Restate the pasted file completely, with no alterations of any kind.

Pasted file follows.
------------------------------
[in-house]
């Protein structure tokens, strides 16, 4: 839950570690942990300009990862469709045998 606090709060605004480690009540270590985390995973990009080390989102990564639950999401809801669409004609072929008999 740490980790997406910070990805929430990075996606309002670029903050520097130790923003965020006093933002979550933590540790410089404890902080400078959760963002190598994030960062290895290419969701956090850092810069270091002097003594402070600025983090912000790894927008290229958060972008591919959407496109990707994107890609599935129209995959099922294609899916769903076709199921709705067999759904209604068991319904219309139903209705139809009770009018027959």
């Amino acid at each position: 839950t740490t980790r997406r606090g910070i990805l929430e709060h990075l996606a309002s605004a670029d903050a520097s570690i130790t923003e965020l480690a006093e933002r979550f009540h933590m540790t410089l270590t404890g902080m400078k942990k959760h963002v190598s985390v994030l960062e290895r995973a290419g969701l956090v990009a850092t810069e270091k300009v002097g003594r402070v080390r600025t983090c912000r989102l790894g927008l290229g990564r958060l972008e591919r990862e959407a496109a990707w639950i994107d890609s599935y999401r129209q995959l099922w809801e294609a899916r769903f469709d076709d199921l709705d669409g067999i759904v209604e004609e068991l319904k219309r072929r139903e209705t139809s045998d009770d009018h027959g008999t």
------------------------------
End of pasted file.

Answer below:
[in-house]
């Protein structure tokens, strides 16, 4: 839950570690942990300009990862469709045998 606090709060605004480690009540270590985390995973990009080390989102990564639950999401809801669409004609072929008999 740490980790997406910070990805929430990075996606309002670029903050520097130790923003965020006093933002979550933590540790410089404890902080400078959760963002190598994030960062290895290419969701956090850092810069270091002097003594402070600025983090912000790894927008290229958060972008591919959407496109990707994107890609599935129209995959099922294609899916769903076709199921709705067999759904209604068991319904219309139903209705139809009770009018027959």
């Amino acid at each position: 839950t740490t980790r997406r606090g910070i990805l929430e709060h990075l996606a309002s605004a670029d903050a520097s570690i130790t923003e965020l480690a006093e933002r979550f009540h933590m540790t410089l270590t404890g902080m400078k942990k959760h963002v190598s985390v994030l960062e290895r995973a290419g969701l956090v990009a850092t810069e270091k300009v002097g003594r402070v080390r600025t983090c912000r989102l790894g927008l290229g990564r958060l972008e591919r990862e959407a496109a990707w639950i994107d890609s599935y999401r129209q995959l099922w809801e294609a899916r769903f469709d076709d199921l709705d669409g067999i759904v209604e004609e068991l319904k219309r072929r139903e209705t139809s045998d009770d009018h027959g008999t």